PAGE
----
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Lawmakers impeach Philippines' Supreme Court chief justice

MANILA (Reuters) - The Philippine Congress impeached the country’s chief justice on Monday as allies of President Benigno Aquino lined up behind his drive to root out corruption.

Philippine Supreme Court Chief Justice Renato Corona gestures during a news conference at the Foreign Correspondent Association of the Philippines (FOCAP) in Manila January 20, 2011. REUTERS/Romeo Ranoco/Files

A total of 188 members of the 285-seat House of Representatives lower house signed an impeachment complaint against Chief Justice Renato Corona on the grounds that he betrayed public trust and violated the constitution.

Aquino accuses Corona and the court of bias in favour of former President Gloria Macapagal Arroyo, the focal point of the president’s campaign to eliminate graft.

Corona will go to trial in the Senate upper house next year. Before the outcome of the parliamentary vote was disclosed, he vowed to fight on and uphold the court’s independence.

Legal officials suggest an impeachment could pitch the country into a battle between the executive and the judiciary.

But the president’s allies saw the vote as an important moment in exposing what they see as his predecessor’s endemic corruption.

“This is an important step in holding former president Gloria Macapagal Arroyo accountable for her crimes against the people,” Teodoro Casino, a leftist member of Congress, said in a statement.

“We need to hold (the chief justice) accountable for the long list of anti-people rulings he supported to favour his patron, Arroyo.”

Arroyo, president in 2001-2010 and now a member of Congress, appointed Corona as chief justice a week after last year’s election that voted Aquino in but before he actually took power.

Arroyo is under guard at a hospital after her arrest on charges of electoral sabotage. She denies the charges and her lawyers have asked the Supreme Court to overturn an arrest warrant against her.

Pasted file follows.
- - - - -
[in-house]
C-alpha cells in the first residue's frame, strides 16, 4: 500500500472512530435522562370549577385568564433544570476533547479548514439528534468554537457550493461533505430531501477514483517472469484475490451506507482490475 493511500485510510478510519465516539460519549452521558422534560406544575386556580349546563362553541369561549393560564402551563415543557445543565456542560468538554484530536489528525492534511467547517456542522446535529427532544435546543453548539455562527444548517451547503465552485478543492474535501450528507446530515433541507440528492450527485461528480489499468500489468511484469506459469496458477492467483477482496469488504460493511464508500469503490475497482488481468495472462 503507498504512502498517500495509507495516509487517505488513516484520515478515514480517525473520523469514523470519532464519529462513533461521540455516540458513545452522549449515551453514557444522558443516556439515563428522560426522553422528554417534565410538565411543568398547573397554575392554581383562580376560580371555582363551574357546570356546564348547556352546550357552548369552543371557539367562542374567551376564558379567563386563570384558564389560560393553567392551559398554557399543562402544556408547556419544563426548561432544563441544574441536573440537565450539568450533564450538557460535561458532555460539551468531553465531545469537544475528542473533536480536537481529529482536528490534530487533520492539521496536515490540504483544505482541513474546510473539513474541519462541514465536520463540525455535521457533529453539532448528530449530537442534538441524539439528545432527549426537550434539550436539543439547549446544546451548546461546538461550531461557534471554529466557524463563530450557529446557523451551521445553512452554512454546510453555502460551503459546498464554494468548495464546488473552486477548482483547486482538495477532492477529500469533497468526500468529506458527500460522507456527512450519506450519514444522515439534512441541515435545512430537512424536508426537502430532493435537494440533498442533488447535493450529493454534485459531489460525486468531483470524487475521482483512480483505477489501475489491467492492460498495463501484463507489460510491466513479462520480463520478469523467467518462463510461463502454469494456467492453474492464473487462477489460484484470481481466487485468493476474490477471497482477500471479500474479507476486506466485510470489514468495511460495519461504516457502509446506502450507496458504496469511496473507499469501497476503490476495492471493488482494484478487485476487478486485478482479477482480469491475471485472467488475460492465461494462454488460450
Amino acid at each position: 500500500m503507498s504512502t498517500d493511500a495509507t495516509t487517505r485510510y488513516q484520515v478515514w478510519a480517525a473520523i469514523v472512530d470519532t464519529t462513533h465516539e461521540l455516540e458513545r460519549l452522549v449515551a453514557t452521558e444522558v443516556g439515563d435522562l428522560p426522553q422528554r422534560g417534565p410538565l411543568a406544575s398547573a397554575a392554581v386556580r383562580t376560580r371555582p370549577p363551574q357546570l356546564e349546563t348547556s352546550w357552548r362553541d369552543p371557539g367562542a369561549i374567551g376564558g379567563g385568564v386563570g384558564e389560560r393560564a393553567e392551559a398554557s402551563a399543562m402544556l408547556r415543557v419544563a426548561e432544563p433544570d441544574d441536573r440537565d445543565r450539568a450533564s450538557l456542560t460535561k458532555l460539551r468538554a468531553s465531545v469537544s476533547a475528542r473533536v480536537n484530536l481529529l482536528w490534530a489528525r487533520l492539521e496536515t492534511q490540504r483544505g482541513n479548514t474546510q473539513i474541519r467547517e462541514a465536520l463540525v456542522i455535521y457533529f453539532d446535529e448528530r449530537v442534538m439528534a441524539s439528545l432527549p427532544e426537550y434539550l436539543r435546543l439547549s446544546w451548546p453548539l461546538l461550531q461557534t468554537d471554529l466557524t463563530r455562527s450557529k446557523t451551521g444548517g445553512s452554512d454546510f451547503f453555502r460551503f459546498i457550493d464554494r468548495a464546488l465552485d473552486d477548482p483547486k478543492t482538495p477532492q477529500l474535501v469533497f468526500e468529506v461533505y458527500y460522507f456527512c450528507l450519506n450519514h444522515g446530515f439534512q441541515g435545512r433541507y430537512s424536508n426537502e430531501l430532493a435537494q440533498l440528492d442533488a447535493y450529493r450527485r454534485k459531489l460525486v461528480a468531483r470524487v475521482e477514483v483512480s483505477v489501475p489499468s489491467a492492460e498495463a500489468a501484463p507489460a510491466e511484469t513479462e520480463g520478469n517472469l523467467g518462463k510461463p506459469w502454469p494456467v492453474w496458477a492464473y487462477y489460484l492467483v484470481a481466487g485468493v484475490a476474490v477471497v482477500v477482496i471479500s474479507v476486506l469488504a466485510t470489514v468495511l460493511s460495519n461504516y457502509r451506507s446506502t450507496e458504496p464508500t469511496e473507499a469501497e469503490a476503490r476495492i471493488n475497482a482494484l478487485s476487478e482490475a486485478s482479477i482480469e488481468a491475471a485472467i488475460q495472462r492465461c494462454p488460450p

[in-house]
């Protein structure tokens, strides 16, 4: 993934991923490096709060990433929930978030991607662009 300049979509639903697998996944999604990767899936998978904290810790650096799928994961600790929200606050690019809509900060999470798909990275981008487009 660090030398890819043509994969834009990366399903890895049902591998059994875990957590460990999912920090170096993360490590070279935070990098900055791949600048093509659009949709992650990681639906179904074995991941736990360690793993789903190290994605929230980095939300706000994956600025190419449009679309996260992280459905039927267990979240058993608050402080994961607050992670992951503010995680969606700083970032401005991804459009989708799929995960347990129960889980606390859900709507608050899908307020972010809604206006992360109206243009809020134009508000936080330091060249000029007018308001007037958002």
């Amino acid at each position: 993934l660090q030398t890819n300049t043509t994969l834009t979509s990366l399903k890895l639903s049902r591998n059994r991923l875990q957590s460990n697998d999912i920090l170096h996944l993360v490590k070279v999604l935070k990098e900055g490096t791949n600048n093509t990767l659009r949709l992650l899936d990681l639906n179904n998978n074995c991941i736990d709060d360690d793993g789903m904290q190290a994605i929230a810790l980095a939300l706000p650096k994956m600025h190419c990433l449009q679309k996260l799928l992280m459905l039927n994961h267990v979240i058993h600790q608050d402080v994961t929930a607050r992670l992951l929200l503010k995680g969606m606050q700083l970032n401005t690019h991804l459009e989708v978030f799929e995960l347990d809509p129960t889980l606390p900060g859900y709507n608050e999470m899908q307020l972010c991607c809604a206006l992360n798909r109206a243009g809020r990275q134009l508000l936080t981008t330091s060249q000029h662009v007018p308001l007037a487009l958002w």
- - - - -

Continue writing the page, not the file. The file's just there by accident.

Corona is the first member of the judiciary to be impeached, but lawmakers believe he may resign to avoid embarrassment. In April, the head of the anti-graft agency, an Arroyo ally, resigned after she was also impeached in Congress.

Aquino, son of venerated former president Corazon Aquino, remains popular 18 months after being elected and hopes public opinion will place an additional burden on Corona to quit.

The president says the Supreme Court has blocked efforts to pursue Arroyo after it ruled against the creation of a truth commission on her activities in office.

The court also overturned a travel ban imposed by the government on the former president as she was about to fly out of Manila airport for medical treatment.

The leader of a small opposition bloc, Edcel Lagman, said the government had offered various funds as inducements to persuade lawmakers to support the impeachment motion.

Aquino’s allies disputed the allegations.

Hours before the impeachment vote, the chief justice talked about a “secret plan to oust me from office by any means fair or foul”, threatening to destroy democratic institutions.

“I want you to know that your chief justice continues to be in command and will lead the fight against any and all who dare to destroy the court and the independence. We shall not meekly walk away,” Corona told a gathering of court employees.

Reporting By Manuel Mogato; Editing by Ron Popeski